Children have both individual and group lessons in each area. Throughout the day, children are free to work with the activities. Emphasis is placed on helping children choose pursuits that are of interest to them, thus supporting the child’s natural curiosity and desire to learn. At the elementary (6-12 years) level, you can also expect to see children working together on projects, since collaboration at this age helps the child to become socially adapted to society and aware of the needs of others.
What you won’t see in a genuine Montessori program are systems of rewards and punishments to promote work or control behavior. There will be no lost recess, gold stars, or grades. In a Montessori class, children are engaged, active, and respectful because they are internally motivated, spending their time in an environment that consistently supports development of their will—that is, positive willpower and self-control.
Dr. Montessori once told the story of a woman who visited her school and, without understanding Montessori principles, said to a child, “So, this is a place where you do what you like, is it not?” The child answered, “No, but we like what we do!” The child wasn’t running wild in the environment, as many people envision is true at Montessori schools. Rather, she was given an environment so rich with appropriate learning activities and gentle guidance that she enjoyed her education.
Montessori children are free to choose within limits, and have only as much freedom as they can handle with appropriate responsibility. The classroom teacher and assistant ensure that children do not interfere with each other, and that each child is progressing at her appropriate pace in all subjects.
It is the development of self-discipline that is encouraged and valued. By maintaining a carefully prepared, structured environment that encourages exploration, creativity, and choice within clear boundaries, the child learns self-control and problem-solving skills that foster independence and responsibility. In this setting, discipline is viewed as a maturation process that evolves, supported by guidance from the teacher. With gentle, prudent assistance, children eventually become comfortable and equipped to accept the consequences of their own behavior. Skilled teachers use Montessori materials and activities to promote a classroom atmosphere that reinforces personal discipline and harmony by offering each child the opportunity to gain a sense of direction, confidence, cooperation, and self-control.
There are no grades, or other forms of reward or punishment, subtle or overt. Assessment is by portfolio and the teacher’s observation and record keeping. The test of whether or not the system is working lies in the accomplishment and behavior of the children, their happiness, maturity, kindness, and love of learning and level of work.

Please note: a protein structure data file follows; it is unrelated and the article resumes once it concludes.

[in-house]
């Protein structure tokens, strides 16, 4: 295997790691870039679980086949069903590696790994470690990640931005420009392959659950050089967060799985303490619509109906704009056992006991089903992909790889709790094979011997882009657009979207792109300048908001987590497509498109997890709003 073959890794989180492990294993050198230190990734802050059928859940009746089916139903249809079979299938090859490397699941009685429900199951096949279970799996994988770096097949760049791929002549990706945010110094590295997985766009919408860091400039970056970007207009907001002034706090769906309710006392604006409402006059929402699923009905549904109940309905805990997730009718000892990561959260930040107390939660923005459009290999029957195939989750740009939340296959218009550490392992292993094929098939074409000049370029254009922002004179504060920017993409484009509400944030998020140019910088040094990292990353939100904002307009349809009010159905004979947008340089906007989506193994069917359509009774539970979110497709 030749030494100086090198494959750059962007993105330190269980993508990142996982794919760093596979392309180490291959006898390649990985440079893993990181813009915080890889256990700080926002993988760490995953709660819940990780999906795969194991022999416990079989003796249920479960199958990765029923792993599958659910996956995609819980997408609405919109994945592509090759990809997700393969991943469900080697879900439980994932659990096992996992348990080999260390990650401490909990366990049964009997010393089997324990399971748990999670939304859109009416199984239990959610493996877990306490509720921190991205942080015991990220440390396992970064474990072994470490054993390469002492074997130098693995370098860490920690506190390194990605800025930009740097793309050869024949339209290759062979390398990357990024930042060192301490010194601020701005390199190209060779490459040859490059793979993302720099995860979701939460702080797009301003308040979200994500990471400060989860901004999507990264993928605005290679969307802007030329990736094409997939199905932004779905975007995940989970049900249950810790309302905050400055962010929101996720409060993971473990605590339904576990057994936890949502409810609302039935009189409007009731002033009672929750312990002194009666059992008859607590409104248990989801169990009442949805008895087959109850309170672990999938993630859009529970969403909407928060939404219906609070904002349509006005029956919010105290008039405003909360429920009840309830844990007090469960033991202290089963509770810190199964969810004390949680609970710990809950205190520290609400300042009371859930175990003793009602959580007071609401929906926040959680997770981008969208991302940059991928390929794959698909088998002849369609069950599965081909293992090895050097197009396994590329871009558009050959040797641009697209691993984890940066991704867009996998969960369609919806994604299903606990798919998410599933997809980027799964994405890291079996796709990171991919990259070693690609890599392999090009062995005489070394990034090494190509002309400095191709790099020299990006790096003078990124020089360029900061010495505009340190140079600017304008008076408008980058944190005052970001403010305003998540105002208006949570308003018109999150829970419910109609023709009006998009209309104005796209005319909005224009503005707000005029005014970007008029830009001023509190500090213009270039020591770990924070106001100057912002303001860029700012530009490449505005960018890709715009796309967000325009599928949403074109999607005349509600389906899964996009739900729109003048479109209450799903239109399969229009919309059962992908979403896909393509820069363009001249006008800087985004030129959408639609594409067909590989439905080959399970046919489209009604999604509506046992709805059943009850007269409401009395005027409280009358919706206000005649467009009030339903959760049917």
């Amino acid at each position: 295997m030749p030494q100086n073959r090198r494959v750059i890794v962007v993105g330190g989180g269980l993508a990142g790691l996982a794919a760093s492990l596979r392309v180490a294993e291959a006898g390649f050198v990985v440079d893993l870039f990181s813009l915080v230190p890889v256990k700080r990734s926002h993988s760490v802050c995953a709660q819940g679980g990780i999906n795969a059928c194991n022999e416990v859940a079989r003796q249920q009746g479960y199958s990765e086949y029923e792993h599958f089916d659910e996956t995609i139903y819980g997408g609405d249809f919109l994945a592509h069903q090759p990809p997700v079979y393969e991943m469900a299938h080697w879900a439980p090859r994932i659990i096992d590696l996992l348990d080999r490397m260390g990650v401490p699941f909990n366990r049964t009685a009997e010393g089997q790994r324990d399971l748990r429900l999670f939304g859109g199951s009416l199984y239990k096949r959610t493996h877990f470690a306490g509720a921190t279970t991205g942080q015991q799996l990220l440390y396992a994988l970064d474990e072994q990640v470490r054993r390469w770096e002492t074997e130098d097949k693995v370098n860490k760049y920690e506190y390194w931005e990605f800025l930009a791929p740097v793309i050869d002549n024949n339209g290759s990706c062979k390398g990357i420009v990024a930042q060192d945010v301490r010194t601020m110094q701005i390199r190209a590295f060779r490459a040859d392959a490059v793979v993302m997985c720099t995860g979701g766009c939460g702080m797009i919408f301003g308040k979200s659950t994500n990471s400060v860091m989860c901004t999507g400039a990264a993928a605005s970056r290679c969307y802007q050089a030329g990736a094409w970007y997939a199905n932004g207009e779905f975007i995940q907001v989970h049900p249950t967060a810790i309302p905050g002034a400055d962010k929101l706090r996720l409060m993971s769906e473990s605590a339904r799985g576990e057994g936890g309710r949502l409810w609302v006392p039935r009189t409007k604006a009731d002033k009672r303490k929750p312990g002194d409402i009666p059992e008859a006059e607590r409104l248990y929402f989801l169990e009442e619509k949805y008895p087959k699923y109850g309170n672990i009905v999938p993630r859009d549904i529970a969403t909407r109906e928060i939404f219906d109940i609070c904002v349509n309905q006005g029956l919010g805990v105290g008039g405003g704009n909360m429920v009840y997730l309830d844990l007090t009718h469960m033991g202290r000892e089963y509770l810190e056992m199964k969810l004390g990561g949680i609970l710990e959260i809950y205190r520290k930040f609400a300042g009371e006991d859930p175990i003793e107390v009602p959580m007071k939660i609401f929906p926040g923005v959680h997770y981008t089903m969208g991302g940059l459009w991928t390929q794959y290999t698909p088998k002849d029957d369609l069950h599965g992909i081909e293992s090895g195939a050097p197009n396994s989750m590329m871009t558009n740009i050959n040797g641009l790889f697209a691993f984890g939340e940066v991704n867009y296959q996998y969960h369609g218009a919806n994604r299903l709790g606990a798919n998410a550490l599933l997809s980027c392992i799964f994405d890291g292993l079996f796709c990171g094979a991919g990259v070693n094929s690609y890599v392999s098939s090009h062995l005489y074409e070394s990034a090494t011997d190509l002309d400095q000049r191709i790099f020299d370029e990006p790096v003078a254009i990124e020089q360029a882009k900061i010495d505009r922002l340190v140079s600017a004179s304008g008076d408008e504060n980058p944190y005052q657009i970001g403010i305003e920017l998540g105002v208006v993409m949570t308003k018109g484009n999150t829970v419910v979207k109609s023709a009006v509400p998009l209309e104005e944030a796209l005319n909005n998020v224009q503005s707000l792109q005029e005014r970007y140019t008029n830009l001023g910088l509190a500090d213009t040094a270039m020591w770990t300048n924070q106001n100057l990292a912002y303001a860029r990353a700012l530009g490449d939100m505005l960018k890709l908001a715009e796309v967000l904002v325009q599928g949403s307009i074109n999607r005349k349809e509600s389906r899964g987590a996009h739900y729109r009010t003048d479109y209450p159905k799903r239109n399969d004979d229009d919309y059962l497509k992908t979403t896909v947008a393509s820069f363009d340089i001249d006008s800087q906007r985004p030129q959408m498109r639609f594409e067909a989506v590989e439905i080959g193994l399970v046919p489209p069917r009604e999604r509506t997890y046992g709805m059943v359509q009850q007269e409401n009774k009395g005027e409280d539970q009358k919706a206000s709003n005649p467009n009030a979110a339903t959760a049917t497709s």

Education of character is considered equally with academic education, children learning to take care of themselves, their environment, each other – cooking, cleaning, building, gardening, moving gracefully, speaking politely, being considerate and helpful, doing social work in the community, etc.
Children have a wide range of experiences, skills, abilities, and interests. A three-year age span in the classroom allows children the opportunity to use a wide range of engaging materials that keep them challenged to learn. As the child’s interests change, the range of available materials allows the child to move from one level of complexity to another. Additionally, younger children learn from the older children through example and older children gain confidence and affirmation of their knowledge by helping the younger children.
Before making an enrollment decision, you will tour the school during a “work cycle,” observing the teachers and students directly. In addition, your child will have a “shadow day,” allowing him or her to experience the environment first-hand. After the shadow day, the teacher will provide feedback regarding whether or not the program is a good fit for your child.
Staying Connected - Montessori Compass
So parents can be aware of their child’s daily learning and activities, we are utilizing a powerful software program called Montessori Compass. With this tool, parents can simply login to see the many details of the day, customized to reflect your individual child’s own experience. Parents will enjoy a tangible context for the question, “How was school today?”